JOINT BASE SAN ANTONIO - FORT SAM HOUSTON, TX – This March held particular significance for the United States Army, as it coincides with National Women's History Month. Last month, we paid tribute to the invaluable contributions of women through various means, including commemoration, study, and celebration. This tradition has its roots in a congressional declaration from 1987.
On March 8, the Army reintroduced its iconic slogan, "Be All You Can Be." Reviving the brand, which gained prominence in the 1980s, symbolizes the Army's renewed commitment to offering unparalleled possibilities for those who embrace the challenge of service. In its debut commercial, Army leaders portray service as an opportunity for self-discovery, growth, reinvention, and pushing one's limits – embodying the essence of "Being All You Can Be."
At the intersection of these two noteworthy events stand women like Maj. Cecily Vanderspurt. Vanderspurt's accomplishments, both in and out of uniform, epitomize the significance of service and, specifically, the vital role women who serve have played in the history of the Army.
Vanderspurt is a clinical consultant assigned to the Medical Capability Development Integration Directorate (MED CDID) at Fort Sam Houston.
"Throughout [American] history, women have served their country," said Vanderspurt. "Women have risen to the occasion, " either on the battlefield, like Molly Pitcher, or by supporting the home front, like Rosie the Riveter."
Vanderspurt has capitalized on every opportunity presented to her, even before donning the uniform. Her impressive educational background and work history showcase exceptional depth. Vanderspurt obtained multiple degrees before joining the military, a Bachelor of Science from William & Mary and a Doctorate in Microbiology and Molecular Genetics from Harvard.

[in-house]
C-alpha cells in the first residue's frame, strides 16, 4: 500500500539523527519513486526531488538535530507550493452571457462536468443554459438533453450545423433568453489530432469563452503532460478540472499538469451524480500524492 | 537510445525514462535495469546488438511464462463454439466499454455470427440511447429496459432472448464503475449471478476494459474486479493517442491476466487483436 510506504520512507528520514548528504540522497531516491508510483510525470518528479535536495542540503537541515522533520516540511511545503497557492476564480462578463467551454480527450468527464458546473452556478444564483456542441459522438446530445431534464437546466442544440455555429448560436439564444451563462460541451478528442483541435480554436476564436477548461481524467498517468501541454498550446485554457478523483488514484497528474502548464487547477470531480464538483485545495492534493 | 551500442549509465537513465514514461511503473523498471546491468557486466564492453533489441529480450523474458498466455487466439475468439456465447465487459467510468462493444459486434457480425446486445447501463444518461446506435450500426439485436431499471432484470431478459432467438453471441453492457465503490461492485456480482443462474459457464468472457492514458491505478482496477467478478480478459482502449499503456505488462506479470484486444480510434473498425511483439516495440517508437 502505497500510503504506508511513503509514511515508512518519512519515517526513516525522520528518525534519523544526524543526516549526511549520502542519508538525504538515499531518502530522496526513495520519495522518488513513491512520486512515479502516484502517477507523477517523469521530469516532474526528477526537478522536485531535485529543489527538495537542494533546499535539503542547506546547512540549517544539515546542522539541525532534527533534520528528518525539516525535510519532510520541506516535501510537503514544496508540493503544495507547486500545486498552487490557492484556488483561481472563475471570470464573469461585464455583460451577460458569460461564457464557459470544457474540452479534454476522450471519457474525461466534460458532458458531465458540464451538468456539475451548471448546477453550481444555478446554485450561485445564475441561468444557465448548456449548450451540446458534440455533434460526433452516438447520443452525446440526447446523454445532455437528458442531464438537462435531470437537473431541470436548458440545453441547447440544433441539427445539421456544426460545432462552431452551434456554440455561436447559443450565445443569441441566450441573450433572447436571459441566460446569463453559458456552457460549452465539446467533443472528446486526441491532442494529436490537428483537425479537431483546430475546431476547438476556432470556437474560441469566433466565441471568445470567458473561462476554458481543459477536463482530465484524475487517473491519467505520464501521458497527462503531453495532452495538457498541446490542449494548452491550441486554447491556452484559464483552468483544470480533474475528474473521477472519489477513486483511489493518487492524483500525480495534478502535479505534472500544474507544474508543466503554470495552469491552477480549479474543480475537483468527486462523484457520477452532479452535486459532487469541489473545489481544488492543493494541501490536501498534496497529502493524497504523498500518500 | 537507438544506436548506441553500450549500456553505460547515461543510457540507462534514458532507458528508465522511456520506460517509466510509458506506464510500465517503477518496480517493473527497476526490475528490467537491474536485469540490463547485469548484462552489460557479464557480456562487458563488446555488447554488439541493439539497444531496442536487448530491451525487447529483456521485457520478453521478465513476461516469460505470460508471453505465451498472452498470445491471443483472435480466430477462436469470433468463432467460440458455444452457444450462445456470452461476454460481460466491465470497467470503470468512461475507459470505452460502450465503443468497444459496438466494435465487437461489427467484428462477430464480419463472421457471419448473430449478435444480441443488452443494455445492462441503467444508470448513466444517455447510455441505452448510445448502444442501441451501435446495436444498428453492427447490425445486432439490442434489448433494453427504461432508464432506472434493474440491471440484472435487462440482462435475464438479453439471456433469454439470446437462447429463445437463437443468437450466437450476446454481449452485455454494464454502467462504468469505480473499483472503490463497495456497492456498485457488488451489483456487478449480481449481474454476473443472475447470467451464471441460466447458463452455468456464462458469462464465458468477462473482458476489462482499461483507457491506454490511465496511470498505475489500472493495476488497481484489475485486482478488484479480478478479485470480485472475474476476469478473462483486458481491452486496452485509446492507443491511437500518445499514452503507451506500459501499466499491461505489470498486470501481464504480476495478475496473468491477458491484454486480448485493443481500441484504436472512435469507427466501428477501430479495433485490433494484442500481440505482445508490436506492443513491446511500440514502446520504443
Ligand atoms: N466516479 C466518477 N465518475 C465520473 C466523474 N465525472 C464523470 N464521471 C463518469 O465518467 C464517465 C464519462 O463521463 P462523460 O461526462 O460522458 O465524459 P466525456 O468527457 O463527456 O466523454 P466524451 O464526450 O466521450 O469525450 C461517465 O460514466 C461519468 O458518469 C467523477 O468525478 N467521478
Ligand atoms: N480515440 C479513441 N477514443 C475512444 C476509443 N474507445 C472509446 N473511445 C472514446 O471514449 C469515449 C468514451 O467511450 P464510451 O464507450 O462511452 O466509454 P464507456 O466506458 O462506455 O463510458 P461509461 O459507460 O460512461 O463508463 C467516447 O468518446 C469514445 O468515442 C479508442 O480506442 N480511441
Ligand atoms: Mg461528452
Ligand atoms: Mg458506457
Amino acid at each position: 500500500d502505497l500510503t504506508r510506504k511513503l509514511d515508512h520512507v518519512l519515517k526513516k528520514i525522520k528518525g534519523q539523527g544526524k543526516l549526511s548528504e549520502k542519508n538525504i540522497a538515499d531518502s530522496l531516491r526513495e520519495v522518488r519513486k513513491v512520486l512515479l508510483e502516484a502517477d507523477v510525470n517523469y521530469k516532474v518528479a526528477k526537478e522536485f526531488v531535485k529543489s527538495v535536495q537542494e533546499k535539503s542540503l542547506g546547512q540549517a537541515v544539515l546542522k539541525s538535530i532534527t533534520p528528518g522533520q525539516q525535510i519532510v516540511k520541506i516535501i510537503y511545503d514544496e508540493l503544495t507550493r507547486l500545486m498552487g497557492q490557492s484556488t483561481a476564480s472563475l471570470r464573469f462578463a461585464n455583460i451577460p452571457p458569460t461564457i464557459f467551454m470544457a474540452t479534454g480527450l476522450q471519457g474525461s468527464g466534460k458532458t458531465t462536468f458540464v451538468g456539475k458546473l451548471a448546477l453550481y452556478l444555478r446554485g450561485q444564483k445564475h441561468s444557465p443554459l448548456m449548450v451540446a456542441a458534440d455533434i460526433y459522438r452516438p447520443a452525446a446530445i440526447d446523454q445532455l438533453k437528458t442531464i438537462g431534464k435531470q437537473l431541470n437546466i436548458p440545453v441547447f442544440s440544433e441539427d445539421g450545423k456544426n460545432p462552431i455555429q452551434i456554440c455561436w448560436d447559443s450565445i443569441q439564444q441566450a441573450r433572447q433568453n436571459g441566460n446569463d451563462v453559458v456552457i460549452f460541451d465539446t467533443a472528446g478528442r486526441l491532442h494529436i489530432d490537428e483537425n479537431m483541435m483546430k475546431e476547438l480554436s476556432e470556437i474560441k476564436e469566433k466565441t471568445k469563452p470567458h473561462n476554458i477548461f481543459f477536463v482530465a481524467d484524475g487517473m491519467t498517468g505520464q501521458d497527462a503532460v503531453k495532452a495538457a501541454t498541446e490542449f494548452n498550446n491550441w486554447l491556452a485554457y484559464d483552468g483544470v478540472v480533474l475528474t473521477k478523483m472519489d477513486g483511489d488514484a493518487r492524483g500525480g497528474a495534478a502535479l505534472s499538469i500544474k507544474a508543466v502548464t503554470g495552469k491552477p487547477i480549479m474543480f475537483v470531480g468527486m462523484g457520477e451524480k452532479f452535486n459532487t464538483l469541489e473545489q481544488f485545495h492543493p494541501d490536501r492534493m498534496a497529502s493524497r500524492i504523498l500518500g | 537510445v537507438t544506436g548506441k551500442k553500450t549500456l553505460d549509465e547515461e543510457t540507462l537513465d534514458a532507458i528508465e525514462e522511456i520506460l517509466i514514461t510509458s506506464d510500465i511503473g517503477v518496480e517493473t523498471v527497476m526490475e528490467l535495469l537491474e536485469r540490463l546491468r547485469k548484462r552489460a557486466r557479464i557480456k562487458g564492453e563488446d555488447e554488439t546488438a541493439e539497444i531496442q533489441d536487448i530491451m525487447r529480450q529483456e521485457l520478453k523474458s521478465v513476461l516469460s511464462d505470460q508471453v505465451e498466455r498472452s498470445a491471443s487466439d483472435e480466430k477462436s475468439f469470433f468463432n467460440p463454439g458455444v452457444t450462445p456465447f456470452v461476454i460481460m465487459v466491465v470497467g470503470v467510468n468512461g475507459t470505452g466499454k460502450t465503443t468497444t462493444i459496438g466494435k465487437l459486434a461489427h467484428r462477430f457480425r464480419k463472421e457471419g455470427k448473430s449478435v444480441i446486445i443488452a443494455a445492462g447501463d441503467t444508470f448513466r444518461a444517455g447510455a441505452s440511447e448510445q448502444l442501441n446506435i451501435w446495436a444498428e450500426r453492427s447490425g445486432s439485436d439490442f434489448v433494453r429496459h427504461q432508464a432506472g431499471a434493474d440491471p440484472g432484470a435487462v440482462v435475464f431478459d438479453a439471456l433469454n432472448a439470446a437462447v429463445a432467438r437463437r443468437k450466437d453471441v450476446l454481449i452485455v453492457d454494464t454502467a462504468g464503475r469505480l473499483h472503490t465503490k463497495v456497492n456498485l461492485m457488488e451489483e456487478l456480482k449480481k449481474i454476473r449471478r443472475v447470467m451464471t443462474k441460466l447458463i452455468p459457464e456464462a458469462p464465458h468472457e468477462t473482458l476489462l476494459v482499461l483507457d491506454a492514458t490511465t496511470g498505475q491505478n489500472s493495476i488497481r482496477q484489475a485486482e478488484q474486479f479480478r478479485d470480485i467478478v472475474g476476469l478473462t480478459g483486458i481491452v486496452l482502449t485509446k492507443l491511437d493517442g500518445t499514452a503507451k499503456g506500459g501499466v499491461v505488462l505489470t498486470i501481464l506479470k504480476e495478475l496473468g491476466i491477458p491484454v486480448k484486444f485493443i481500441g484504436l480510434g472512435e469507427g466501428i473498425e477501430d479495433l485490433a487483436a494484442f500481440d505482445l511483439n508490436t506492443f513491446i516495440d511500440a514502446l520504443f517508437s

After Harvard, she dedicated herself to the Peace Corps, compassionately assisting marginalized populations affected by HIV in Uganda. These transformative experiences in Africa motivated Vanderspurt to pursue a Doctor of Medicine from the University of North Carolina at Chapel Hill, ultimately leading her to military service.
"The one thing that I knew I wanted was to never be bored -- That's why I chose Emergency Medicine." Maj. Cecily Vanderspurt
Vanderspurt is the first person in her family to serve in the military. The opportunity to finance her medical education through the Health Professions Scholarship Program, which offers full tuition for an advanced medical degree in exchange for a military service commitment, was a crucial factor in her decision to join the Army. Much to her surprise, the subsequent experiences provided "possibilities, both positive and challenging, that are unparalleled in the civilian world." She notes that these unique challenges have kept her engaged, a crucial consideration for many Americans when selecting a career field.
With a decade of service under her belt, Vanderspurt characterizes her career as a journey of self-discovery and personal growth. Four of those years deployed to various locations worldwide, including Honduras and the Middle East. She recalls those periods as fulfilling yet "challenging at times, particularly due to the extended periods away from home." However, during these deployments, she experienced her most significant life impacts. "Surprisingly, I valued my first deployment to Iraq; we treated genuine emergency patients and participated in fascinating outreach initiatives with outstanding providers and medics." For Vanderspurt, each assignment is what you make of it, with every experience "broadening the perspective from which you view the world."
Today, Vanderspurt perseveres in embracing the possibilities and challenges that come with service. In her current role as a clinical consultant assigned to the MED CDID, she shoulders the unique responsibility of anticipating and addressing future medical challenges. One such example includes her efforts to develop mitigations for battlefield wound infections. Vanderspurt hopes that her dedication as joint team leader will ultimately contribute to the future Army Medical Department's success in fulfilling its motto "to Conserve the Fighting Force."
Col. James J. Jones, Director of MED CDID, recently acknowledged Vanderspurt during a quarterly award ceremony, stating, "Cecily is an exceptionally talented strategic leader who has profoundly influenced the Army Health System's capacity to develop future concepts, conduct experimentation, establish requirements, and integrate new capabilities."